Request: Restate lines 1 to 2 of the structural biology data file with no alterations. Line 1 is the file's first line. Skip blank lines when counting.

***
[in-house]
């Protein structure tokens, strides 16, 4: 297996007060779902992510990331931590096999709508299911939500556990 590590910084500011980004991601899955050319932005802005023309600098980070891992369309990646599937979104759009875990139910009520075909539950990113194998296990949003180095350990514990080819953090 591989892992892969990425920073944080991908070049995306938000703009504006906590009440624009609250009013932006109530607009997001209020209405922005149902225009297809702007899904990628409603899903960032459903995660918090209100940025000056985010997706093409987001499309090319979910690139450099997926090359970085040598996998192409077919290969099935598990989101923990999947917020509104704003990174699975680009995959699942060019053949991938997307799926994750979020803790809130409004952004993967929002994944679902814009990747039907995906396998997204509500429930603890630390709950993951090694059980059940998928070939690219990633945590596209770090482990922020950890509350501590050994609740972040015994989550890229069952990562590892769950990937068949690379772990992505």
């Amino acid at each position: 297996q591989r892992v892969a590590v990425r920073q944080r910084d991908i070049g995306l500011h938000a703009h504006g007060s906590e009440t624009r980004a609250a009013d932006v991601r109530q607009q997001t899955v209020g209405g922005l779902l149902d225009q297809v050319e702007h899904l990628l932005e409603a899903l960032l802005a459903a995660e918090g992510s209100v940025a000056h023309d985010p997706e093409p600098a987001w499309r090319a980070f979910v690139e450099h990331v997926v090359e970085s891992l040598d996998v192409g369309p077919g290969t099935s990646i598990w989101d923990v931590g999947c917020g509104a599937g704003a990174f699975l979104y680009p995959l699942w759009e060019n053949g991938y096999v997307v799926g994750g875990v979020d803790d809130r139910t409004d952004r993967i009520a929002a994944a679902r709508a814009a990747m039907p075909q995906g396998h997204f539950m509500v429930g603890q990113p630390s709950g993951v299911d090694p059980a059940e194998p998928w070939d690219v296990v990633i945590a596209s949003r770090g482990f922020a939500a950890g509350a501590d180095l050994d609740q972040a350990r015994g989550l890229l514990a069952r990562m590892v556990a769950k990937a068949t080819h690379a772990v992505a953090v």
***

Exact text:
[in-house]
């Protein structure tokens, strides 16, 4: 297996007060779902992510990331931590096999709508299911939500556990 590590910084500011980004991601899955050319932005802005023309600098980070891992369309990646599937979104759009875990139910009520075909539950990113194998296990949003180095350990514990080819953090 591989892992892969990425920073944080991908070049995306938000703009504006906590009440624009609250009013932006109530607009997001209020209405922005149902225009297809702007899904990628409603899903960032459903995660918090209100940025000056985010997706093409987001499309090319979910690139450099997926090359970085040598996998192409077919290969099935598990989101923990999947917020509104704003990174699975680009995959699942060019053949991938997307799926994750979020803790809130409004952004993967929002994944679902814009990747039907995906396998997204509500429930603890630390709950993951090694059980059940998928070939690219990633945590596209770090482990922020950890509350501590050994609740972040015994989550890229069952990562590892769950990937068949690379772990992505």